The Texas Vignette Art Fair spotlights the stunning artistic talent of Texas women

An inside look at this year’s Texas Vignette Art Fair with Texas Vignette President Jessica Ingles and the show’s curator, Emily Edwards.

Texas Vignette
A graphic for Texas Vignette – Pictures courtesy of Texas Vignette

47 talented Texas women come together for three days this weekend at Dallas Market Hall for the 2023 Texas Vignette Art Fair. Since 2017, the fair and nonprofit have spotlighted the incredible talent and work of Texas’ own female artists.

Texas Vignette is a nonprofit created to “promote, support and connect women in the arts around Texas.” Art advisor and collection manager Jessica Ingle founded the organization after noticing how underrepresented Texas-based women were in local art shows.

“We wanted to create a space to give women to exhibit,” Ingle, the president of Texas Vignette, said. She described how the first Texas Vignette Art Fair came together at The Women’s Museum in Fair Park in just three months after reaching out to inquire about using the space. “It was a little bit chaotic, but we were pretty amazed by the response that we got and the excitement not just by the applicants but by patrons, and so then it became clear that this was something big and something we wanted to continue doing.”

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Now, five years later, the art fair has seen 260 different artists submit work for the 2023 show, with around 89 pieces scheduled for display starting on November 2 with a VIP show preview and extending through two days of free admission on November 3 and 4.

Texas Vignette’s board chose Dallas Contemporary Associate Curator Emily Edwards to curate this year’s fair after originally working with her in the past year regarding a tour of an exhibition by Gabrielle Goliath at the museum.

As curator, Edwards explained that she also works as the show’s juror in determining which of the “almost 1000 artworks” would go into this year’s fair.

“I went through several rounds of the jurying process, then finally got the selections,” Edwards said.

Once she made the difficult decisions regarding the show’s selections, she then dived into her role as curator by grouping the works at Dallas Market Hall based on “thematic overtones” that emerged organically between the pieces.

“A lot of artists were thinking about the body, which is obviously topical with everything going on in women’s rights right now. There’s a grouping of setting and home, which I think is really interesting as well – thinking about the domestic space. There are works that are very overtly talking about sociopolitical topics that are very relevant, things like gun violence, climate change and indigenous rights,” Edwards said, adding that some pieces were conversely simply about colors and movement as well.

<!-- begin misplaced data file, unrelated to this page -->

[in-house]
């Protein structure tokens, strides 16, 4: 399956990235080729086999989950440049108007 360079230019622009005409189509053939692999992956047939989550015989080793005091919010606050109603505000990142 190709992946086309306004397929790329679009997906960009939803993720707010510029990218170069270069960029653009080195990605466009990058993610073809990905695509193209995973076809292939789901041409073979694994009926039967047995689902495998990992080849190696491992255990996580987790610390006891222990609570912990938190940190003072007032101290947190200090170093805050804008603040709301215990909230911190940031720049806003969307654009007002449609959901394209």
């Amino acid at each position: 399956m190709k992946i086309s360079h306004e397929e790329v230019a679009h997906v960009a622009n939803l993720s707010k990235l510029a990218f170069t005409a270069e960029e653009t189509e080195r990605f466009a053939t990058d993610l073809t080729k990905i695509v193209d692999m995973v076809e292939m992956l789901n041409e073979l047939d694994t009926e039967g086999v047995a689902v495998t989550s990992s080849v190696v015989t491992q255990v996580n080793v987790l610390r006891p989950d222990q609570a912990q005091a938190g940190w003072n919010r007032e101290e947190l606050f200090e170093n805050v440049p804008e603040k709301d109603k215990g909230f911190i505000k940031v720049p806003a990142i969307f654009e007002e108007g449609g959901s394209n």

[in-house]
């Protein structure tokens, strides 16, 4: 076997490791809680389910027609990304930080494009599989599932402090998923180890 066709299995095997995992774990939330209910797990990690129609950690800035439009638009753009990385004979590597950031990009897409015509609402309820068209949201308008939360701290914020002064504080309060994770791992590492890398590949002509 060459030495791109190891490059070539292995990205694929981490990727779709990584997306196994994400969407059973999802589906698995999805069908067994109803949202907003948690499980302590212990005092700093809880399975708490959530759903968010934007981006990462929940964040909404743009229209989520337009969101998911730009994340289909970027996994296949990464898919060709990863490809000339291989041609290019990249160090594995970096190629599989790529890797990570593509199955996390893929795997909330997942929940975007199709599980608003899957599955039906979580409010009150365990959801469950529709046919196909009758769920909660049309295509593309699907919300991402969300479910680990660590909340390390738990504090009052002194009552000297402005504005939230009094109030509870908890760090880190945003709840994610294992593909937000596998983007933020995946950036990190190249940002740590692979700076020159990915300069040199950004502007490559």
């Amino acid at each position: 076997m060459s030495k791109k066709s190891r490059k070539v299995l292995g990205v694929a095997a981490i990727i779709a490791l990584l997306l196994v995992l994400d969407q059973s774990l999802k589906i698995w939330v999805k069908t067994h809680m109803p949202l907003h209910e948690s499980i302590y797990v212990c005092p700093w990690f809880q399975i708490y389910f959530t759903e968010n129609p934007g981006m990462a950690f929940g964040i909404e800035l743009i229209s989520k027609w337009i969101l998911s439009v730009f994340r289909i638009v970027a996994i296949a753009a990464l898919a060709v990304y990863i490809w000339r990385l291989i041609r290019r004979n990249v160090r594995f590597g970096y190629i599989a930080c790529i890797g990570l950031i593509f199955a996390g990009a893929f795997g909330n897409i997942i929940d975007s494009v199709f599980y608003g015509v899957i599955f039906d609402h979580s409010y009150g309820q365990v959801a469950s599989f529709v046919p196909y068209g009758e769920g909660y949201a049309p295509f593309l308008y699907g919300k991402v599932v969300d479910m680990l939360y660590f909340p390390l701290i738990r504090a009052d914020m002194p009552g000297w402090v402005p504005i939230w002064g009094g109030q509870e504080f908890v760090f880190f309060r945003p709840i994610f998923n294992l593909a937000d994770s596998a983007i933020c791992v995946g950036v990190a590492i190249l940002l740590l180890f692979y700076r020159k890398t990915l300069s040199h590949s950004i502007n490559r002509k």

Edwards highlighted works done by artists like Melanie Clemmons in “BOREAL CRUSH PACK” that use fabrics and other three-dimensional elements as well as the work of Felicia Jordan in pieces like “Atlas Shrugged and Walked Away” and “Piece of You Are Parts of Me” as some of her personal favorites in the fair indicative of the talent featured within in.

“The talent and care that went into it; it’s really impressive,” Edwards said of Jordan’s works.

Texas Vignette BOREAL CRUSH PACK Melainie Clemmons
Melaine Clemmons’ “BOREAL CRUSH PACK”

In addition to those pieces, Ingle herself highlighted performance art by Danié Gómez Ortigoza as well as returning artists like Cat Rigdon and Tina Medina, among others, as exciting elements of this year’s fair.

“Some of the most established people in the art community here in DFW will come in and just be shocked at what they’re seeing,” Ingle said, noting that the VIP preview frequently elicits surprised reactions at the sheer quality of artistic talent right here in Texas. “Just the brilliance of some of these artists is really remarkable.”

“As curator, I think the works that are included are really great at speaking to our contemporary moment of what it’s like to be a woman or woman-identifying individual in today’s world in Texas,” Edwards said of the 2023 Texas Vignette Art Fair as a whole. “We’re just such a specific experience compared to the rest of America, and I think this show and the works collectively and cohesively show how varied that can be, the good and the bad, the ugly and beautiful moments…What I hope is that women come in here, and they feel like they see a part of their story in the show.”

The Texas Vignette Art Fair opens with a VIP preview from 7:00 p.m. to 9:00 p.m. on November 2. The show will then run from 11:00 a.m. to 5:00 p.m. on November 3 and 4, with free admission on both days. For more information about Texas Vignette and the fair, visit

This interview has been edited for clarity.


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